Again this year we measured the fore-wing length of all our Monarchs released and used this to tag the larger ones. There is the usual 'normal' spread of lengths with the mean being about 52 mm. We noticed that as the season progressed we had fewer large Monarchs and in the second graph below this is indicated by the negative slope of the line fit to the length data versus day of the season.
Mission Monarchs 2019
Mission Monarch (http://mision-monarch.org)., is run by the Space for Life Insectarium in Montreal, and is a continent-wide citizen science program documenting the monarch’s reproductive success. The program is part of an international research and education effort aimed at saving the migratory populations of this endangered species. I have been participating for the last four years and encouraging other naturalists in Nova Scotia to get involved.
During the summer, we survey milkweed plots in our areas for the life stages of the Monarch butterflies. Each year, extra effort or a 'blitz' is scheduled at the end of July and that is when most observations are done. as part of a continent wide program
I surveyed 20 Common milkweed plots this year and found 1 or 2 Monarch butterflies at most of them with at least eggs and small caterpillars. This year because of the late arrival of the majority of the spring migration, Monarchs were mostly in the egg stage at tjat time. The results indicated a good year overall and not just at our field.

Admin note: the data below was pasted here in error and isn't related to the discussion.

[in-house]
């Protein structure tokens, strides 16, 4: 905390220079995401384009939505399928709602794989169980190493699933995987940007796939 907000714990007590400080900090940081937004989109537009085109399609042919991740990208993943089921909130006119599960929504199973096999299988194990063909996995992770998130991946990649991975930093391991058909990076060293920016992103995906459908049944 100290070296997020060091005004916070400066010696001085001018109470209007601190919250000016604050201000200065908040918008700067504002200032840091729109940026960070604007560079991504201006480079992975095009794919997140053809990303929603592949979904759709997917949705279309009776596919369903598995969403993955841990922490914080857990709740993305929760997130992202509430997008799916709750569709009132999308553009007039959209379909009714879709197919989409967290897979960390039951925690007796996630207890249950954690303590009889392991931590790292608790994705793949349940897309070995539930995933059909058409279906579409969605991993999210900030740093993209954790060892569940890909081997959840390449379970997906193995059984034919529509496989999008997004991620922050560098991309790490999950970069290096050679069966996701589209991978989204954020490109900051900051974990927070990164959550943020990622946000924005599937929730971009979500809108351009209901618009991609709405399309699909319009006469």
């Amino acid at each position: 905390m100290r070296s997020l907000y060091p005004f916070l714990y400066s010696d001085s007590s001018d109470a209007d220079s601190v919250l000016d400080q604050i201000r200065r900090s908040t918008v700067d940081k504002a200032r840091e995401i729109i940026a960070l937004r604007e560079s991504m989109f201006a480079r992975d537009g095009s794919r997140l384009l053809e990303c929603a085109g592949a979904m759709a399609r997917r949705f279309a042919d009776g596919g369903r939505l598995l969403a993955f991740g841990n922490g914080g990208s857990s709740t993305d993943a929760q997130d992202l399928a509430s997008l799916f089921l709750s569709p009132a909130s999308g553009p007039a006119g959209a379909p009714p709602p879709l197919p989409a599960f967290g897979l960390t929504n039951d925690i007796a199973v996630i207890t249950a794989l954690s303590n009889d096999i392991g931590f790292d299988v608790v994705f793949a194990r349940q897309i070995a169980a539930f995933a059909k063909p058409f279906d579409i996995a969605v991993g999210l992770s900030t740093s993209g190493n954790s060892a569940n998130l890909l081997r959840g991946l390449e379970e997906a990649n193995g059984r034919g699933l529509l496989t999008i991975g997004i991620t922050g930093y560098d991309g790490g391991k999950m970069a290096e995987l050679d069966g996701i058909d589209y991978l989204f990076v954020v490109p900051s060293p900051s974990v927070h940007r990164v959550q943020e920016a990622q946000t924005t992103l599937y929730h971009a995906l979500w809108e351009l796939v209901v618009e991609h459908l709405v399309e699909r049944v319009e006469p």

I have extracted Mission-Monarch data for all the surveys in Nova Scotia for this year (1 July to 3 September). The results are:
- 16 Observers
- 37 Milkweed Plots visited
- 52 visits
- 1938 plants inspected (1/3 Swamp, 2/3 Common Milkweed)
- 438 eggs found
- 345 caterpillars found
- 139 adult Monarchs seen
- 50 chysalis found (all in the Bogan milkweed field in August)
It is encouraging to see more observers visiting more sites this year and the success they had in finding Monarchs. Their results show that there was a widespread breeding of Monarchs in Nova Scotia in 2019. For news of the success of the Monarchs this year follow the reports of Monarch Watch (http://monachwatch.org).